Me and my fiance are both virgins. We are both free of STDs. I want to get ready for our married life together. We do not want to have kids right away, we are thinking of waiting five or so years for that. If I am on the pill, do we still need to use condoms?
Whether or not you choose to use the pill without condoms or another backup method per pregnancy prevention tends to depend on to a) how properly you know or think you can use the pill and b) if you feel like the level of effectiveness your typical or perfect use can give you is high enough for you, personally. Some people would prefer not to become pregnant at a given time, but would still welcome and be ready to handle a pregnancy if it happened. Others really, really don’t want one for any number of reasons, or know a particular time would be seriously bad for them or their family. Where you fall on that spectrum is a big player in this choice. Of course, there are more effective methods than the pill — like the IUD, Depo-Provera or the contraceptive implant — for those who want more protection than the pill provides (or perfect and typical use rates that are more similar) but only want to use one method.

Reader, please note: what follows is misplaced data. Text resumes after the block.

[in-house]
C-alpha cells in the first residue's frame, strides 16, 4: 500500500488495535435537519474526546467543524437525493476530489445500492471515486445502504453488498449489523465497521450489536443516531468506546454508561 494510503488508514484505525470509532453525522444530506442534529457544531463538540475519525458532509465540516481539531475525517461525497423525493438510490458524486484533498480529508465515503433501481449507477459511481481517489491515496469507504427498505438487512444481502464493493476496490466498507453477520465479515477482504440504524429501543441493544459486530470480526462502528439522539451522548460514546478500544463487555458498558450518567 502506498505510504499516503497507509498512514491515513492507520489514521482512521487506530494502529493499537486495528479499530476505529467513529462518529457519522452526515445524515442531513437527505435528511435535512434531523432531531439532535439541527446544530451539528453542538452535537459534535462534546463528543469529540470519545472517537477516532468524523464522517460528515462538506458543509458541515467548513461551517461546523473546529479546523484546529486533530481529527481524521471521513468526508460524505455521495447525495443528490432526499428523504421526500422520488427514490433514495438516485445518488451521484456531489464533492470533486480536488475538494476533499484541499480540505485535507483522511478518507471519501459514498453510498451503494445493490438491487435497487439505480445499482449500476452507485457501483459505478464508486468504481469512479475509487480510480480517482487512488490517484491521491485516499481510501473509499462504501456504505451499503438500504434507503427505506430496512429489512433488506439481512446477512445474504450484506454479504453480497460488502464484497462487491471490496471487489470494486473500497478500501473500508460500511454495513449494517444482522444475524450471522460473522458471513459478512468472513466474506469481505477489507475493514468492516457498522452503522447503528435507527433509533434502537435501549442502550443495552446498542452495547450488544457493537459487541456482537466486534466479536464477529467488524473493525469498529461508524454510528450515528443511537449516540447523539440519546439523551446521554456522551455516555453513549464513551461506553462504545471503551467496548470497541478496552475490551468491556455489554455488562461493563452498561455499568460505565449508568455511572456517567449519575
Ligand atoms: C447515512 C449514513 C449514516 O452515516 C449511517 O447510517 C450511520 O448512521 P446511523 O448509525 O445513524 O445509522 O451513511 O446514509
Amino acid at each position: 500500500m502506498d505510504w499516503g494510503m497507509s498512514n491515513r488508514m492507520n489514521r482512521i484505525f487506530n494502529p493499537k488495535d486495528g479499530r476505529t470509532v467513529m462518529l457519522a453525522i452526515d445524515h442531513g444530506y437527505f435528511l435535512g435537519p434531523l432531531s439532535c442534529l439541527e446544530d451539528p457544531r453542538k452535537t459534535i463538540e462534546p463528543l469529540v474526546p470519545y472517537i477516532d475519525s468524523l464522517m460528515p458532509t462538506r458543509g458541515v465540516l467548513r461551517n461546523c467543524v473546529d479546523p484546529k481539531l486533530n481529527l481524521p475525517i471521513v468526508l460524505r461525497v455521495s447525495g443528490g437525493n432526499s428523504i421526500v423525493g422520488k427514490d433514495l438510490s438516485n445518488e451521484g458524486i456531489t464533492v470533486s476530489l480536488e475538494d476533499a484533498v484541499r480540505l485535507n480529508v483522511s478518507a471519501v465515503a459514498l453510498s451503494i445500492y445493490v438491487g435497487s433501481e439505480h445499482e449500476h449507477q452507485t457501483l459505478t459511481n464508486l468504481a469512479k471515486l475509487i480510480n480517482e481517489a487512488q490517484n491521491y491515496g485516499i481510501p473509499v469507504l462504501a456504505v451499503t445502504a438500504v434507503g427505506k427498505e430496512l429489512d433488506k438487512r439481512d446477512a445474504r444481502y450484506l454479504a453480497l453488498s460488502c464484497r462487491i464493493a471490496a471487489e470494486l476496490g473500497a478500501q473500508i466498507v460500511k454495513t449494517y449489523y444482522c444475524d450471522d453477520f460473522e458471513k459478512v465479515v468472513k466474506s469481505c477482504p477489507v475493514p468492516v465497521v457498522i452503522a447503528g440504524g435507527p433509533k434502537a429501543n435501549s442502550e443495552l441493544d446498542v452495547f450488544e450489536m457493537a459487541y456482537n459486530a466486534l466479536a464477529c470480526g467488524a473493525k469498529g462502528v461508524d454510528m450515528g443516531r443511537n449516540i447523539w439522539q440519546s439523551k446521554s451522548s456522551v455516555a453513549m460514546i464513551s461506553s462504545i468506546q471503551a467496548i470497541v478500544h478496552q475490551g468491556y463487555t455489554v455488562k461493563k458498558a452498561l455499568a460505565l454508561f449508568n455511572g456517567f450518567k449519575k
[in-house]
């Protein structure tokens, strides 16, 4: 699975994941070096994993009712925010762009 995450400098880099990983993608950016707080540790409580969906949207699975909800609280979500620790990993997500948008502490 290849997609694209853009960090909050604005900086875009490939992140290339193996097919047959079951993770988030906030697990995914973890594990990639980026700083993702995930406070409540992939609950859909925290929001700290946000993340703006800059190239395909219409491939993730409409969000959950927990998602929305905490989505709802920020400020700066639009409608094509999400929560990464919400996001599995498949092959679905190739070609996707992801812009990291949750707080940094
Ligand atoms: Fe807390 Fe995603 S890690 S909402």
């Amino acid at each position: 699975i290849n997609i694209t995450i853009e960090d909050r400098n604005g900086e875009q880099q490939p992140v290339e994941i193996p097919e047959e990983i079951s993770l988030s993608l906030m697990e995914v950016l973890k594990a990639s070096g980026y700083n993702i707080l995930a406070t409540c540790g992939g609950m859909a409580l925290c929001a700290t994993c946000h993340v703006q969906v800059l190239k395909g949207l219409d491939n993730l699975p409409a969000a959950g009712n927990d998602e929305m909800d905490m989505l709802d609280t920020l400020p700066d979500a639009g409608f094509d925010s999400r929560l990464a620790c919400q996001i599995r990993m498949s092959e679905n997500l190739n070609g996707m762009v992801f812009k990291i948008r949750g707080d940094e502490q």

I always want to make sure everyone knows about dual contraception, or what we like to call “The Buddy System” here: that’s using more than one method of contraception as a habit, which some of the users in this piece are already doing or planning to do. Most sexual and reproductive health and advocacy organizations support the use of two methods, not just one. That’s usually particularly advised with methods like the pill that are very reliant on a user administering the method themselves (unlike something like an IUD or a contraceptive implant).
Reproductive and sexual health organizations often recommend condoms as a specific backup method help prevent the spread of sexually transmitted infections (STIs). The pill doesn’t offer any protection against sexually transmitted infections which can be just as much of a risk — sometimes more so — as pregnancy is.